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I am trying to find the optimal solution to the follow system of equations in Python:

(x-x1)^2 + (y-y1)^2 - r1^2 = 0
(x-x2)^2 + (y-y2)^2 - r2^2 = 0
(x-x3)^2 + (y-y3)^2 - r3^2 = 0

Given the values a point(x,y) and a radius (r):

x1, y1, r1 = (0, 0, 0.88)
x2, y2, r2 = (2, 0, 1)
x3, y3, r3 = (0, 2, 0.75)

What is the best way to find the optimal solution for the point (x,y) Using the above example it would be:
~ (1, 1)

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2  
You have undefined variables (x and y) in the function eqs. Can you include the actual code that you are using? –  Warren Weckesser Oct 17 '12 at 19:50
    
I'm trying to optimize the values of x and y for the system of equations. –  drbunsen Oct 17 '12 at 19:57
    
I was using this example: stackoverflow.com/questions/8739227/… –  drbunsen Oct 17 '12 at 19:58
1  
fsolve is for numerical root finding, not optimization, i.e. it will seek to find values of the input such that the output of the function is zero. The example you are pointing to is not applicable here. Also, I do not grasp what optimal values x and y is supposed to mean in the context of three equations. (From what your code says, the computer will neither.) Be clear on what you try to achieve. –  ilmiacs Oct 17 '12 at 20:25
    
Thanks for the comments and sorry for being unclear. I've rephrased the question, which is now hopefully more clear. –  drbunsen Oct 17 '12 at 20:35
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2 Answers

up vote 5 down vote accepted

If I understand your question correctly, I think this is what you're after:

from scipy.optimize import minimize
import numpy as np

def f(coord,x,y,r):
    return np.sum( ((coord[0] - x)**2) + ((coord[1] - y)**2) - (r**2) )

x = np.array([0,   2,  0])
y = np.array([0,   0,  2])
r = np.array([.88, 1, .75])

# initial (bad) guess at (x,y) values
initial_guess = np.array([100,100])

res = minimize(f,initial_guess,args = [x,y,r])

Which yields:

>>> print res.x
[ 0.66666666  0.66666666]

You might also try the least squares method which expects an objective function that returns a vector. It wants to minimize the sum of the squares of this vector. Using least squares, your objective function would look like this:

def f2(coord,args):
    x,y,r = args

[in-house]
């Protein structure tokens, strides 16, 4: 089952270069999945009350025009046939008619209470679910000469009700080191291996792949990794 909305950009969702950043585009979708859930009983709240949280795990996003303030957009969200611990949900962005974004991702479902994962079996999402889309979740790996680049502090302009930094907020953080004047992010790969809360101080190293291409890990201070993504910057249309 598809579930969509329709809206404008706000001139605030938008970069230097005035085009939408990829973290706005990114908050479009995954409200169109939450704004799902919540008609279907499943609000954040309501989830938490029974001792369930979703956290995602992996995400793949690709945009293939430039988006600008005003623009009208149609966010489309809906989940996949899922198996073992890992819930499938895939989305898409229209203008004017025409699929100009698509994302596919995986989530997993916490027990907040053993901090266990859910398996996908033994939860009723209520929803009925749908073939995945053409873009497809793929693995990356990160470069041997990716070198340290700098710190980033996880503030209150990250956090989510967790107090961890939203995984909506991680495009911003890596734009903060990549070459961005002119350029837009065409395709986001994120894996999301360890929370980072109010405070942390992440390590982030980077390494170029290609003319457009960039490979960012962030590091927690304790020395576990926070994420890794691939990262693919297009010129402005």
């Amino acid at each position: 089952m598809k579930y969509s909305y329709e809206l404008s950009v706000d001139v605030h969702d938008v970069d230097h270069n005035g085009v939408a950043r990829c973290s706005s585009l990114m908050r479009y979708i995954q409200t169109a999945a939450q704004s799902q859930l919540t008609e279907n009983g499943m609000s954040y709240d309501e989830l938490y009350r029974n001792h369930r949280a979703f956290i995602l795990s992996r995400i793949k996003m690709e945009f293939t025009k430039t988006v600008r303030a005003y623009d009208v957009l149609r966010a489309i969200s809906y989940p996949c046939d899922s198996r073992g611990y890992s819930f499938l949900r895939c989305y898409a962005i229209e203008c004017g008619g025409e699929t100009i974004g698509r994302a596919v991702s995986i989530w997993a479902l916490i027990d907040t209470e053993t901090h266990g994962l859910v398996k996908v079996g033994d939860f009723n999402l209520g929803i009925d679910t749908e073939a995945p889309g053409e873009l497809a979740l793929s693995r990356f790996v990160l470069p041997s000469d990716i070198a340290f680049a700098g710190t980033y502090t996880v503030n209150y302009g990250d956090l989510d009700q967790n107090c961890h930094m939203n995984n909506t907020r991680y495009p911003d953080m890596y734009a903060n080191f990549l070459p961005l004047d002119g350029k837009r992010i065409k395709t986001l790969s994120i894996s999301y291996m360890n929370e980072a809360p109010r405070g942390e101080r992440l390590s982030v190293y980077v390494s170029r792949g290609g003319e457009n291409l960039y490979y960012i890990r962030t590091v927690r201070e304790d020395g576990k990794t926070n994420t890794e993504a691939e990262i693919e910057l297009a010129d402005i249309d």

# notice that we're returning a vector of dimension 3
    return ((coord[0]-x)**2) + ((coord[1] - y)**2) - (r**2)

And you'd minimize it like so:

from scipy.optimize import leastsq
res = leastsq(f2,initial_guess,args = [x,y,r])

Which yields:

>>> print res[0]
>>> [ 0.77961518  0.85811473]

This is basically the same as using minimize and re-writing the original objective function as:

def f(coord,x,y,r):
    vec = ((coord[0]-x)**2) + ((coord[1] - y)**2) - (r**2)
    # return the sum of the squares of the vector
    return np.sum(vec**2)

This yields:

>>> print res.x
>>> [ 0.77958326  0.8580965 ]

Note that args are handled a bit differently with leastsq, and that the data structures returned by the two functions are also different. See the documentation for scipy.optimize.minimize and scipy.optimize.leastsq for more details.

See the scipy.optimize documentation for more optimization options.

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The result you found doesn't satisfy any of the equations... –  Roland Smith Oct 17 '12 at 21:34
    
This is precisely what I was looking for! Thanks for your help and patients trying to understand what I was trying to do. –  drbunsen Oct 17 '12 at 22:05
    
Glad to hear it! You might also play with using the l2 norm instead of the sum for your cost function, i.e., use np.linalg.norm in place of np.sum, and see how that affects your results. –  John Vinyard Oct 17 '12 at 22:59
    
Could leastsq also be used here? What is the difference between minimize() and leastsq()? –  drbunsen Oct 18 '12 at 13:28
    
The main difference that's relevant here is that minimize expects a scalar-valued function, and leastsq expects a vector-valued function. leastsq wants to minimize the sum of the squares of the vector returned by the objective function, so it's almost like using the l2 norm with minimize. In fact, I get answers that are almost identical using leastsq and the l2 norm with minimize: ~[.78,.86] –  John Vinyard Oct 18 '12 at 13:53
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These equations can be seen as describing all the points on the circumference of three circles in 2D space. The solution would be the points where the circles intercept.

The sum of their radii of the circles is smaller than the distances between their centres, so the circles don't overlap. I've plotted the circles to scale below: geometric solution

There are no points that satisfy this system of equations.

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Correct, but I want the optimal solution, if an exact solution does not exist. –  drbunsen Oct 17 '12 at 22:04
    
What do you mean by an optimal solution, in this case, where no solution exists? –  Roland Smith Oct 17 '12 at 22:05
2  
I mean, I want a solution that minimizes the error. –  drbunsen Oct 17 '12 at 22:06
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